Ramayana has universal appeal cutting across geographical and religious boundaries

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New Delhi: The Vice President of India, Shri M. Venkaiah Naidu today called upon the people to understand and spread the universal message of Dharma or righteousness as depicted in the timeless epic Ramayana and enrich their lives based on its rich foundational values.

In a Facebook posts titled ‘Rebuilding the shrine, Enshrining the values’ in 17 languages today, the Vice President expressed happiness over the proposed rebuilding of Lord Rama’s Temple in Ayodhya from August 5th.

Calling it a moment of celebration, the Vice President said that this moment could lead to a societal spiritual rejuvenation if we can understand the essence of Ramayana and understand it in the right perspective. He described it as a tale that captures the unique Indian vision of Dharma or righteous behaviour.

Shri Naidu said that this event makes us recollect Ramayana, the timeless epic that has become a part of our collective consciousness. He also described Lord Rama as an exemplary ideal iconic figure whose life exemplified values that are critical for establishing a just and responsible social order.

Praising the two millennia old epic, he said that Ramayana encapsulates a vision that is so universal that it has left a conspicuous and profound influence on the culture of many countries in South East Asia.

Quoting the Vedic and Sanskrit scholar, Arthur Anthony MacDonnell, the Vice President said that Rama’s ideas as told in the Indian texts are secular in origin and their influence on the life and thought of people have been profound over at least two and a half millennia.

Stating that Ramayana has captured the imagination of many poets, playwrights, dancers, musicians and folk artists not only within India but across many countries, Shri Naidu listed several countries in South East Asia like Java, Bali, Malaya, Burma, Thailand, Cambodia and Laos where the story of Lord Rama holds great cultural significance.

Further demonstrating the epic’s universal appeal, the Vice President gave an elaborate list of the different versions of Ramayana popular in different countries spanning from South Asia to East Asia.

“The epic has been translated into Russian by Alexander Baranikov and the theatre version produced by Gennady Pechnikov, a Russian theatre artist became hugely popular”, he said.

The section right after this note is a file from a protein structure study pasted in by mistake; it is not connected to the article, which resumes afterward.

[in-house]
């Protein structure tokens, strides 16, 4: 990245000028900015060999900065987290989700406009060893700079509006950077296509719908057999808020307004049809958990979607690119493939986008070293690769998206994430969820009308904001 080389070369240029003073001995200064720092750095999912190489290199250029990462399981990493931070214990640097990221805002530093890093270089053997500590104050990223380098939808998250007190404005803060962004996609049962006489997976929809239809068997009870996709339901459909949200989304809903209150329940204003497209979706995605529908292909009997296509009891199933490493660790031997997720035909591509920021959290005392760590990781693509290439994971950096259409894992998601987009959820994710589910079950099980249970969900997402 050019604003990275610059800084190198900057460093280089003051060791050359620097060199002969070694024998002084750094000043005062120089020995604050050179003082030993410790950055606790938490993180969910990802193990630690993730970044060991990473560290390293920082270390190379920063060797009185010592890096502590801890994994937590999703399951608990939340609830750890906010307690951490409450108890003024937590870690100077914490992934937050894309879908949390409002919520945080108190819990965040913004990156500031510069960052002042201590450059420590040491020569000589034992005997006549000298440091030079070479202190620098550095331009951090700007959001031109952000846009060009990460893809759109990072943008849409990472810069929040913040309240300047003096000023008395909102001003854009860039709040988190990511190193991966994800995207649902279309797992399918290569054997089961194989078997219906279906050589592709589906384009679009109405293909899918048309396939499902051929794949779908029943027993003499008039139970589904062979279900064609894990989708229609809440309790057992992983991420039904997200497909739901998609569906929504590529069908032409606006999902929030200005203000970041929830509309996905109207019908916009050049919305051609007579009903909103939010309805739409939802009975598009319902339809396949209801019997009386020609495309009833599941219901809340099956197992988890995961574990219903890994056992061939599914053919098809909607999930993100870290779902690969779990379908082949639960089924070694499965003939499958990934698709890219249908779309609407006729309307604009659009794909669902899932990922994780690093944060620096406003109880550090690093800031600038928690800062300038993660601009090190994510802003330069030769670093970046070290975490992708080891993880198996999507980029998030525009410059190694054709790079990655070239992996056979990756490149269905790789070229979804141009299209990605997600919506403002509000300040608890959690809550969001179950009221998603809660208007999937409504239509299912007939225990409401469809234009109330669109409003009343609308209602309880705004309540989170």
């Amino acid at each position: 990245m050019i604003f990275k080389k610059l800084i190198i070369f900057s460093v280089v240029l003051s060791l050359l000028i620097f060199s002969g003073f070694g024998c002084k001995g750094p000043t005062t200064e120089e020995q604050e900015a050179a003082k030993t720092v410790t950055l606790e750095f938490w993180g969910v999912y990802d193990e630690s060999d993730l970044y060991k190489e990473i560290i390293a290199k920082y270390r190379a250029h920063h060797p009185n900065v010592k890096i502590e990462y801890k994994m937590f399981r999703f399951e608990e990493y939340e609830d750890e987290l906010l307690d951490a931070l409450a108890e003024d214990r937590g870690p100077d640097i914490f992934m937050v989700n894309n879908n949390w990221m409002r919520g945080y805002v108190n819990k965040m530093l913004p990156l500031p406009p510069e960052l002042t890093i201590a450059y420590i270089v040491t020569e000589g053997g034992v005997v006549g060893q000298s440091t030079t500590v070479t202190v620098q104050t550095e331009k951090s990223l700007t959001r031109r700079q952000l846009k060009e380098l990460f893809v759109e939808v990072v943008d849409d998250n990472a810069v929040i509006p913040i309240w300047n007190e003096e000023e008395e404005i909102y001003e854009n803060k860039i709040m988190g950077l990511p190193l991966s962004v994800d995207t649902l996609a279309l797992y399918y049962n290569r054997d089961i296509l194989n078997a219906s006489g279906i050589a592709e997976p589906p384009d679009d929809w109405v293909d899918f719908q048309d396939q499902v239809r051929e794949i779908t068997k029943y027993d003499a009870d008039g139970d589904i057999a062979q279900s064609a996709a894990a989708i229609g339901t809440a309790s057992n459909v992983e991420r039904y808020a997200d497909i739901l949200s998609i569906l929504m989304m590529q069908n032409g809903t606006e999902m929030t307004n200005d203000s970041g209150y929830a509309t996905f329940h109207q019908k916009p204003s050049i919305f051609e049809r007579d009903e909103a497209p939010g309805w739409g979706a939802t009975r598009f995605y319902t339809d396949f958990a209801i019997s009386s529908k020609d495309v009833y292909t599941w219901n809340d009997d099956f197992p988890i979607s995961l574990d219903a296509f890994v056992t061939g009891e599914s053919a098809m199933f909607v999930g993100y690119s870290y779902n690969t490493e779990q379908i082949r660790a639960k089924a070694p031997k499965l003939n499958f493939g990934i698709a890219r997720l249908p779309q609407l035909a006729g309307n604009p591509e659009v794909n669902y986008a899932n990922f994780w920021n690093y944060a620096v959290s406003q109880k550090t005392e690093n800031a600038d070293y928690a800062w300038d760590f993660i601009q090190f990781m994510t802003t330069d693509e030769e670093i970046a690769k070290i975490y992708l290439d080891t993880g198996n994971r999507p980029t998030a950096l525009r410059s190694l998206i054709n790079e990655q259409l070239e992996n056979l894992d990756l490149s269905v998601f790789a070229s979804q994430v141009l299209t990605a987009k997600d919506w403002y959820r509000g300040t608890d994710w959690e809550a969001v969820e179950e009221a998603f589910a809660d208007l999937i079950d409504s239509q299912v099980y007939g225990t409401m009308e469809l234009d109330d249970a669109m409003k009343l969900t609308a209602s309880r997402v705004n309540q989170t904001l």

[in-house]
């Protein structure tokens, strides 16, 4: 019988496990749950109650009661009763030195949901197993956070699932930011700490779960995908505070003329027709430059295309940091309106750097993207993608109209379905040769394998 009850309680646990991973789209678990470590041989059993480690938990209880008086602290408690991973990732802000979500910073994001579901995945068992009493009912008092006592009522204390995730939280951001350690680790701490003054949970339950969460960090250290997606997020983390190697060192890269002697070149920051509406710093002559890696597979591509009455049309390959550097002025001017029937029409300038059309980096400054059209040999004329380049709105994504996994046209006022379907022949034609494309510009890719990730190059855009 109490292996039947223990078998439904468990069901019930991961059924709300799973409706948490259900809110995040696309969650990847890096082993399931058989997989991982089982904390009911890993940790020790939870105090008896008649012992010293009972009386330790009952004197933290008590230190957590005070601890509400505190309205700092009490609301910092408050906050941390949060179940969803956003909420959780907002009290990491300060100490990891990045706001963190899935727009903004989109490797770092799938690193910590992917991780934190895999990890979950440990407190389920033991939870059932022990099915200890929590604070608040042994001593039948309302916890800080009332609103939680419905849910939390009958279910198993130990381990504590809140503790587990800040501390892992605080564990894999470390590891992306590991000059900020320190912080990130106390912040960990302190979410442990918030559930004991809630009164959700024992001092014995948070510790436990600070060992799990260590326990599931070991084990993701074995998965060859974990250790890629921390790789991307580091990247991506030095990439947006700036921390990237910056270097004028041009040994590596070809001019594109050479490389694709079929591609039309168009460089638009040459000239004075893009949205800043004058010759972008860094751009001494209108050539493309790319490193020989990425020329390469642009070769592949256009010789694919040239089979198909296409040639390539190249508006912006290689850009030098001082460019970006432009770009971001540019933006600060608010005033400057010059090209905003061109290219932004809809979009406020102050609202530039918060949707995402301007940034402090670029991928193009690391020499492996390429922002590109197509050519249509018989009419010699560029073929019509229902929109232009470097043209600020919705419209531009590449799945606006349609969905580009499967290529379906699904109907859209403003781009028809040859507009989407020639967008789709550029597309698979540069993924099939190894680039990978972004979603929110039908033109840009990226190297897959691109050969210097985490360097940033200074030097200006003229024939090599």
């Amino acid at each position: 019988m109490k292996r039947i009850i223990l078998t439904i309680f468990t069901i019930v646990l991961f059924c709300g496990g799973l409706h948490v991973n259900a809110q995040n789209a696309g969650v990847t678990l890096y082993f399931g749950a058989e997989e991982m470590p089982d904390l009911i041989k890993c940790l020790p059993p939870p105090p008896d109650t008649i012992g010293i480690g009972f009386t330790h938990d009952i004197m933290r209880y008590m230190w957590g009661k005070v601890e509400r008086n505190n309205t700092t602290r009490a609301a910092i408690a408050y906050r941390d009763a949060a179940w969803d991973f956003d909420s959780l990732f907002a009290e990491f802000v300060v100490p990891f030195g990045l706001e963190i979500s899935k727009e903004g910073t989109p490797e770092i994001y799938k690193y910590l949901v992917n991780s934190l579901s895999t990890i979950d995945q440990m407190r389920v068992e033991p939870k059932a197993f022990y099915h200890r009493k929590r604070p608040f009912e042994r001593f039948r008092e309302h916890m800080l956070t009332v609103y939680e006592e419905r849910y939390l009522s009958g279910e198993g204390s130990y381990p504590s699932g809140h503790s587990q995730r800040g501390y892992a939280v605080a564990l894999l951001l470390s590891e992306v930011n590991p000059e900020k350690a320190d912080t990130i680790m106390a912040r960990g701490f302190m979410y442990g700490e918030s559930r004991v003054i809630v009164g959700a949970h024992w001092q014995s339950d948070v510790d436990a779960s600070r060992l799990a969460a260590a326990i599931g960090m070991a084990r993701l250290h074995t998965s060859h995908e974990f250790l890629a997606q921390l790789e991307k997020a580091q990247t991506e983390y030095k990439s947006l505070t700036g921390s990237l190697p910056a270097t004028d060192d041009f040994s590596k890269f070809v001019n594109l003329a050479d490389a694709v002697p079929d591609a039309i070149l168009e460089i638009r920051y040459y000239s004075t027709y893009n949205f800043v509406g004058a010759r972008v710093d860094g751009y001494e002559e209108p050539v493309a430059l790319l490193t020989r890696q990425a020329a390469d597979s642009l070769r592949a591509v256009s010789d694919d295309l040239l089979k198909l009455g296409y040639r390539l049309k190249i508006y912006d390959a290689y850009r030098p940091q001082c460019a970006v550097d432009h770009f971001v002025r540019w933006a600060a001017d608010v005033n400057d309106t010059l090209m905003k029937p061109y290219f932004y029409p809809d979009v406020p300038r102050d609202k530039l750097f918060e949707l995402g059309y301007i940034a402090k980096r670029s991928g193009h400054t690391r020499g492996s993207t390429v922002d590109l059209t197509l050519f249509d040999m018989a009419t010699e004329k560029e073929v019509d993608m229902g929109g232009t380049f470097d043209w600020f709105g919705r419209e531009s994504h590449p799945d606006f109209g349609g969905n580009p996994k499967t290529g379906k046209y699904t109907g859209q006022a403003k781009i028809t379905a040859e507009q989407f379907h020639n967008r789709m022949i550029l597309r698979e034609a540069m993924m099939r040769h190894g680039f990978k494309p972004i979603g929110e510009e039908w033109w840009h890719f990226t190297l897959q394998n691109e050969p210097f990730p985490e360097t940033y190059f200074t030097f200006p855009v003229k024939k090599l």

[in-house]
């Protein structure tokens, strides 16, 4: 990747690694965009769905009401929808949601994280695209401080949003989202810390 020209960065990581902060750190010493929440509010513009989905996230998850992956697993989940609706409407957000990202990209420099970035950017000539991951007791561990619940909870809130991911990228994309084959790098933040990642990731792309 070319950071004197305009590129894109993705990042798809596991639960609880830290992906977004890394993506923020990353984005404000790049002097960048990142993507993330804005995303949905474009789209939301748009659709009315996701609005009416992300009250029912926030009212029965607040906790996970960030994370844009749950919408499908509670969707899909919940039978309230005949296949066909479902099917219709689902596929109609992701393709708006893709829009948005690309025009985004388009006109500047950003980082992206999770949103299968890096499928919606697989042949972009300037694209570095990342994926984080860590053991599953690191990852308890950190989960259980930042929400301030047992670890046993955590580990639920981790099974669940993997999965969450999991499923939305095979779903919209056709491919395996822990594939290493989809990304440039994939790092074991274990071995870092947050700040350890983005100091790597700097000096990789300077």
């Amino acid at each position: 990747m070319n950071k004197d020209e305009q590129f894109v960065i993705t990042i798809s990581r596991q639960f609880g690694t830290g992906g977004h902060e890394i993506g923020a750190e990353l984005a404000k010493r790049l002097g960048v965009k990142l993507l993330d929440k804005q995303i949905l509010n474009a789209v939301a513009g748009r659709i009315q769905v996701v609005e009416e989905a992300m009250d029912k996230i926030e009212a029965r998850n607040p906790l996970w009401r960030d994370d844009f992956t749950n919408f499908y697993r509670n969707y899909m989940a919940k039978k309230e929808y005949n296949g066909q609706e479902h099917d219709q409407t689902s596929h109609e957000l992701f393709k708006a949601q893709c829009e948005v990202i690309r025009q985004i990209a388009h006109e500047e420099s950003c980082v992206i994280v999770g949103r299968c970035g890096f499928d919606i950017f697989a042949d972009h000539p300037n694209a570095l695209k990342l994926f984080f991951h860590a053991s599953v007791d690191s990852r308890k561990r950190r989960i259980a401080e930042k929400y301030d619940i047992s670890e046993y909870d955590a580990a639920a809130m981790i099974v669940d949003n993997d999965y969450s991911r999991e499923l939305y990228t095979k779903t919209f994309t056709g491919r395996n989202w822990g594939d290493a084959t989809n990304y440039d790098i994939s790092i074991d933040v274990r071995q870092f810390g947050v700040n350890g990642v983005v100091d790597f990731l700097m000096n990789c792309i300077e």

Citing the examples of the Angkor Wat’s panels depicting scenes from Ramayana and the famous Ramayana ballet at the Prambanan temple in Indonesia, Shri Naidu highlighted Ramayana’s influence on the cultural canvas of the world cutting across geographical and religious boundaries.

It is interesting to note that Ramayana has been adapted by other religions like Buddhism, Jainism and Sikhism in some form or the other, he wrote in the Facebook post.

Noting that the epic has been retold in so many different versions in so many languages, Shri Naidu said that there is something in the epic’s theme and the narration that grips the attention of diverse audiences.

Calling Rama as an embodiment of the finest qualities a human being can aspire to imbibe, the Vice President said that Ramayana is a story that offers a number of illustrations of these qualities.

As the story unfolds and Rama’s journey across India proceeds, we get a fascinating glimpse of his adherence to a set of values which includes truth, peace, collaboration, compassion, justice, inclusion, devotion, sacrifice and empathy, he said and added that this set of values are at the core of Indian world view.

Calling these values universal and timeless, Shri Naidu said that they make Ramayana a relevant guide even today.

Discussing Mahatma Gandhi’s use of the metaphor of Rama Rajya, the Vice President described Ram Rajya as an ideal of a people-centric democratic governance founded on values of empathy, inclusion, peaceful co-existence and constant quest for a better quality of life for the citizens that can serve as a benchmark, as a guidepost, as an inspirational springboard in our national endeavour to deepen our democratic roots.

It can help us move forward to strengthen our political, judicial and administrative systems, he said.

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